Bacteria

Bacteria are the second smallest living things on Earth with only viruses being smaller. They are very small organisms which usually consist of only a single cell. They do not have chlorophyll that is found in plants which allow for the production of food. If one million of the tiny bacteria were laid end-to-end, they would only measure about two inches. The word bacteria is plural, and bacterium describes a single organism.

An amateur scientist named Anton van Leeuwenhoek was the first person to see bacteria and other tiny organisms under a microscope. Though tiny, they are found everywhere. Bacteria is found in the air, soil, and water, as well as inside and outside of the human body. They reproduce quickly if the conditions are right. Millions of the tiny organisms can form in a space as small as a drop of water.

Bacteria are usually placed in three categories depending on their shapes. The can be described a spherical (like a football), rod-like, or shaped like a spiral or corkscrew. There are also some bacteria shaped like a comma used in writing, but much smaller. There is helpful bacteria and harmful bacteria. Some can improve human life, but others can cause diseases. In addition, there are many more that simply have no effect on humans.

The helpful bacteria assist with the digestion of foods in several kinds of animals including cows, deer, sheep and others. The bacteria help break down some of the foods the animals eat. In humans, a bacteria called E. coli also occur in the digestive system breaking down many kinds of foods. It is responsible for producing vitamin K and certain b vitamins.

Other bacteria are decomposers in the food chain, which attack dead animals and break them down. They are then used as nutrients by plants. Bacteria is also part of the production of many foods eaten by people. Bacteria causes milk to become sour which helps in the production of buttermilk, cottage cheese, and yogurt. Bacteria is involved in the production of sauerkraut and vinegar too.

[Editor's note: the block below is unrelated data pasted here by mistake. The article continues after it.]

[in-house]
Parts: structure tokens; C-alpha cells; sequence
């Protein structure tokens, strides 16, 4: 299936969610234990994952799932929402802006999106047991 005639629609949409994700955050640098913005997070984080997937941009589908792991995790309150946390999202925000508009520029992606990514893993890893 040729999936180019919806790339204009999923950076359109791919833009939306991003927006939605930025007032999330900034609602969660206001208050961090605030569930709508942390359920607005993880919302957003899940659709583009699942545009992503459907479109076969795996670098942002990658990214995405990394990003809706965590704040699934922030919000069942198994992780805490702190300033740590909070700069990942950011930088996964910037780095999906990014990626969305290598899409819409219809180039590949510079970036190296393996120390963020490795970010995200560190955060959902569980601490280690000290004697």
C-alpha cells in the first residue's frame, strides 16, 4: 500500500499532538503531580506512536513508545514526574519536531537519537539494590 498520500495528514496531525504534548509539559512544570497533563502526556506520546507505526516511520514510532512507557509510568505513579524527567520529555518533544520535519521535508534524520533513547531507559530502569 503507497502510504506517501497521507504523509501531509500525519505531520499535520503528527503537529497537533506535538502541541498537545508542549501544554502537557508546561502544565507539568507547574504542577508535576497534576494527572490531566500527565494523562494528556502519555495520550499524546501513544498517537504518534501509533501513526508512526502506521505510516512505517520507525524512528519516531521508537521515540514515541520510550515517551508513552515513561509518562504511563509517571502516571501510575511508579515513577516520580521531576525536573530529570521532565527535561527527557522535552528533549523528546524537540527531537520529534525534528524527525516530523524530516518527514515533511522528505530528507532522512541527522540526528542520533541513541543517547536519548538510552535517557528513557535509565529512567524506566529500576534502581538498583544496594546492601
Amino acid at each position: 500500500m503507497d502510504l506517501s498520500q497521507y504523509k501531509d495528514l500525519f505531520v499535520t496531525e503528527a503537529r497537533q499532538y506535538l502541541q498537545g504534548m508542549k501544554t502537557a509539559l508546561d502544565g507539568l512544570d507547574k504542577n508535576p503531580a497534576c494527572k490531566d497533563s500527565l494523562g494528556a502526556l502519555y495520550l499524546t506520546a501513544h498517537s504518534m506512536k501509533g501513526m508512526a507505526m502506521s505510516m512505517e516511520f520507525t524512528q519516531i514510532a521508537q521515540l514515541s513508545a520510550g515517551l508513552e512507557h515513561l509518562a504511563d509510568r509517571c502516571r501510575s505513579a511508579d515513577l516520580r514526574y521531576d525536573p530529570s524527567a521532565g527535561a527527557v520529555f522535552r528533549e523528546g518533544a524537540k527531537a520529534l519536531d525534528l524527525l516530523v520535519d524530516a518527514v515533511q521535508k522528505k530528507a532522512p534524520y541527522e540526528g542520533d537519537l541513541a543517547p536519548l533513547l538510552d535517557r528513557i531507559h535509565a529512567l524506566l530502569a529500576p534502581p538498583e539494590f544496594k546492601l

Unfortunately, bacteria are best known by the disease it causes. It can directly attack the tissues in a plant or animal. Sometimes fruits or vegetables become discolored due the attack by bacteria. Bacteria can also cause harm organisms by releasing chemicals that are poisonous to plants and animals. One type is responsible for a disease known as tetanus, which can paralyze the muscles of a person. The condition when this occurs is called lockjaw. Finally, the worst type of food poisoning is caused by a bacterium releasing a toxin. This type of food poisoning is called botulism.

There are also harmful bacteria living on the skin, but are not dangerous unless they enter the bloodstream through a cut in the skin. If E. coli, though helpful with digestion, enters the bloodstream it can cause cramping, diarrhea and maybe even death.

Methods to destroy bacteria include freezing and drying during food preservation or through pasteurization, which is the process of heating food to a specific temperature for a period of time. This is how bacteria are killed during the processing of milk.

In summary, bacteria are everywhere and can be harmful or helpful to humans and other organisms.




A: The inventor of bacteria
B: Discovered bacteria on the body
C: First person to see a virus under a microscope
D: First person to see bacteria under a microscope

A: By shape
B: By size
C: By location
D: By color

A: Comma
B: Corkscrew
C: Rod-like
D: Rectangular

A: Vitamin k
B: E. coli
C: b vitamins
D: Tetanus

A: Tetanus
B: E. coli
C: Decomposer
D: Pasteurization

A: Bacterium
B: Tetanus
C: Pasteurization
D: Botulism








Related Topics
Bacteria Quiz
Bacteria Facts
Bacteria Examples
Archaea vs. Bacteria
Virus vs. Bacteria
Monera Kingdom
Gram-positive vs. Gram-negative
Nitrogen Cycle Facts
Prokaryotes
Function of the Vacuole

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